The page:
The tapes: " ... Thompson played a behind-the-scenes role different from his public image. He comes across as a partisan willing to cooperate with the Nixon White House effort to discredit the committee's star witness. ... "
July 7, 2007
BY JOAN LOWY
WASHINGTON -- Fred Thompson gained an image as a tough-minded investigative counsel for the Senate Watergate committee. Yet President Richard Nixon viewed the fellow Republican as a willing, if not too bright, ally, White House tapes show.
Thompson, preparing a bid for the 2008 GOP presidential nomination, won fame in 1973 for asking a witness the question that revealed Nixon had installed hidden listening devices and taping equipment in the Oval Office.
The tapes show Thompson played a behind-the-scenes role different from his public image. He comes across as a partisan willing to cooperate with the Nixon White House effort to discredit the committee's star witness.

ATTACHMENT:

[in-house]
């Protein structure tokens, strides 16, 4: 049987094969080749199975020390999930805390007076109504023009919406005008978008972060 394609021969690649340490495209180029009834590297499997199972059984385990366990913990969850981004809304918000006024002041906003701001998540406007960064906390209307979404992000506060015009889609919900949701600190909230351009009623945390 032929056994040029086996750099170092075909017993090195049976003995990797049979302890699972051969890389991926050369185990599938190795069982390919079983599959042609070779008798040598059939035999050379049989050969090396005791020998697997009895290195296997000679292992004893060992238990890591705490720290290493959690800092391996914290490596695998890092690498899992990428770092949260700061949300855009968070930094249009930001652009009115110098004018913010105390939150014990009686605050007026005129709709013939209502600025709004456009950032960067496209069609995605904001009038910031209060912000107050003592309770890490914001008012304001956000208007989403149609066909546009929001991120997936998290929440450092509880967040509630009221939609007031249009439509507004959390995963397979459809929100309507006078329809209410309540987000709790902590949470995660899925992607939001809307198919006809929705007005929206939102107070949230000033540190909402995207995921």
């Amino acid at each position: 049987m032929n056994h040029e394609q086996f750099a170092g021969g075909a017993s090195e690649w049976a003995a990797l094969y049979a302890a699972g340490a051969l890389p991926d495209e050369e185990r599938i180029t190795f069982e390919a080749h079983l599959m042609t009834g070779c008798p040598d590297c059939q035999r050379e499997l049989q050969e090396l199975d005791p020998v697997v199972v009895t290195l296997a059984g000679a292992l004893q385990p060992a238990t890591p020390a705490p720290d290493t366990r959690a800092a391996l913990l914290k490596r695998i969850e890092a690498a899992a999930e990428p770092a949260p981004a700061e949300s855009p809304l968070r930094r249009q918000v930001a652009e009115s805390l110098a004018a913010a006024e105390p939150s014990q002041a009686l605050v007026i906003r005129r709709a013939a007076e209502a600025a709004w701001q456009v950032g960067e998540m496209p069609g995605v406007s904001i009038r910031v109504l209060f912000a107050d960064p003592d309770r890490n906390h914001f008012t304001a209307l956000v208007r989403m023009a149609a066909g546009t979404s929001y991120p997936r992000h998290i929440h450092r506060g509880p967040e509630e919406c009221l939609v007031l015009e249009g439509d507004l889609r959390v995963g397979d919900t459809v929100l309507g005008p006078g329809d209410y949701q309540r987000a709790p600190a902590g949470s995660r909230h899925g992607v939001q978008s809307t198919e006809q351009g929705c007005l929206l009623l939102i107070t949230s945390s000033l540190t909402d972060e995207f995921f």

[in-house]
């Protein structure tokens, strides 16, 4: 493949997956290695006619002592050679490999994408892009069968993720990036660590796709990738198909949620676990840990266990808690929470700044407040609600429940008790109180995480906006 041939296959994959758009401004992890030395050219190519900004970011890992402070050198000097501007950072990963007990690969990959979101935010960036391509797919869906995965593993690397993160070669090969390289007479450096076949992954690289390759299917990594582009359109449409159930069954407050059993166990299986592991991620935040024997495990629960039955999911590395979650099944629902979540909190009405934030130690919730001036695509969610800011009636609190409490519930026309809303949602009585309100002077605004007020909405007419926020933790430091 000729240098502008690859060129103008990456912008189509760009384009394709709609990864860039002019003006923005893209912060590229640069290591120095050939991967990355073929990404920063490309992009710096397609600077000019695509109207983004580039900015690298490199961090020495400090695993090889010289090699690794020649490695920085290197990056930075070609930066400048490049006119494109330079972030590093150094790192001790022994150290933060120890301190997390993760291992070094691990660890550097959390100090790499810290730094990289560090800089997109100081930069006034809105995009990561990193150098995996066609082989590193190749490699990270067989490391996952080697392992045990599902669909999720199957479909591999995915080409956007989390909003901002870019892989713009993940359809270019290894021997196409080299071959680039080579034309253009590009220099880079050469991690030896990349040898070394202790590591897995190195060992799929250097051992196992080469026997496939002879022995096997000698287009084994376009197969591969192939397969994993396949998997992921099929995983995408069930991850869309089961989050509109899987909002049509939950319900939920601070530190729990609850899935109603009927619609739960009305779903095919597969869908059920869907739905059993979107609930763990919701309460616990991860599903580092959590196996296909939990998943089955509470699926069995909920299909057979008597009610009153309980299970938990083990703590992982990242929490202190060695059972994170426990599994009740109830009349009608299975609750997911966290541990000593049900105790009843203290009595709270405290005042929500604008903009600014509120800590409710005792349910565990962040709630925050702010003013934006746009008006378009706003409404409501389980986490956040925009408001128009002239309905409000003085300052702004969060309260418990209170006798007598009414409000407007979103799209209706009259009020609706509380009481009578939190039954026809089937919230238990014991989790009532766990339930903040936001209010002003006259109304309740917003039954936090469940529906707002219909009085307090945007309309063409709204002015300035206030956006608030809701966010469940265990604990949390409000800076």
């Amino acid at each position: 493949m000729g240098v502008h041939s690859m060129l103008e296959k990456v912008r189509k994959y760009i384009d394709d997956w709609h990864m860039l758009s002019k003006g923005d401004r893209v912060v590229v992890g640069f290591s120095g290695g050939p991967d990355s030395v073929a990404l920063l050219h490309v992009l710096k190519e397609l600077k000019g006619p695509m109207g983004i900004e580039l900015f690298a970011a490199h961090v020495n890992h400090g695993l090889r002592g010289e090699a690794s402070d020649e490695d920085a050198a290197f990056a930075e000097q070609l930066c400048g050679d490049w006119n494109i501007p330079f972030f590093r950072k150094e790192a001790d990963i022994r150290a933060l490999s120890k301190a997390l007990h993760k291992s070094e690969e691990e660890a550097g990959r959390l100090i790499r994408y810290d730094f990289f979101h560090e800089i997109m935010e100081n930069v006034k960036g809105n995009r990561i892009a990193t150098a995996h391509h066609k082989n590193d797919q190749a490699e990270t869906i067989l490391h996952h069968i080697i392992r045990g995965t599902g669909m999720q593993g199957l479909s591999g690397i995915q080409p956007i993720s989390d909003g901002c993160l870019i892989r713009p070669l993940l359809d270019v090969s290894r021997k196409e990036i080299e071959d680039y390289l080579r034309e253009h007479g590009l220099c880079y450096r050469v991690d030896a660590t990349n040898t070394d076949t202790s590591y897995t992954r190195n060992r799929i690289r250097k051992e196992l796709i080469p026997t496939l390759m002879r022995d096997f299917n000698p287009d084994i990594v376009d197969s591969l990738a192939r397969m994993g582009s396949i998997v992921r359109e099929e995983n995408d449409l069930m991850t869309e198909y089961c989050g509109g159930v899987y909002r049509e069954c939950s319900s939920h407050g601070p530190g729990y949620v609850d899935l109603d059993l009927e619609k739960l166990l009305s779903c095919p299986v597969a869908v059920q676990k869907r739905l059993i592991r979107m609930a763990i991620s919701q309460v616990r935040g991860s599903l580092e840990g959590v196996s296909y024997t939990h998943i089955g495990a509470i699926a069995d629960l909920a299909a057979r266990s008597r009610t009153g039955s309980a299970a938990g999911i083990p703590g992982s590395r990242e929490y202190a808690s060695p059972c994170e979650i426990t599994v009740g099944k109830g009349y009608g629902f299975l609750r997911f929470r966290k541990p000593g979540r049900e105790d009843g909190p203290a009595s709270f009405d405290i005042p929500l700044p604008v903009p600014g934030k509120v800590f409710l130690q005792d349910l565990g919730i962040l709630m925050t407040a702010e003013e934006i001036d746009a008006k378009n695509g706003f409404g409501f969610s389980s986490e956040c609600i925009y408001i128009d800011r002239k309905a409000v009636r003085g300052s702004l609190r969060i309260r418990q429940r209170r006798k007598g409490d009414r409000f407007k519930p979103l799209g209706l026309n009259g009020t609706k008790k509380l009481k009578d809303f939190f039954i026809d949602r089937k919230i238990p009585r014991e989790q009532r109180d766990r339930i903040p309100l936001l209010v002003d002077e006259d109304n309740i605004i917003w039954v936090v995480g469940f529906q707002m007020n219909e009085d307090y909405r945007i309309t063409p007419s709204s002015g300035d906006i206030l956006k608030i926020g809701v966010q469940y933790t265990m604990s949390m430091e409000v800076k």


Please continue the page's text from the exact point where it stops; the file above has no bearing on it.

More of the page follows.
It was Thompson who tipped off the White House that the Senate committee knew about the tapes. They cinched Nixon's downfall in the scandal resulting from the break-in at Democratic headquarters at the Watergate and the subsequent White House cover-up.
Nixon was disappointed with the selection of Thompson, then 30, whom he called "dumb as hell." The president did not think Thompson was skilled enough to interrogate unfriendly witnesses.
Thompson, who declined comment for this story, described himself in his book, At That Point in Time,as a Nixon administration ''loyalist'' who struggled with his role as minority counsel. "I would try to walk a fine line between a good-faith pursuit of the investigation and a good-faith attempt to insure balance and fairness," Thompson wrote.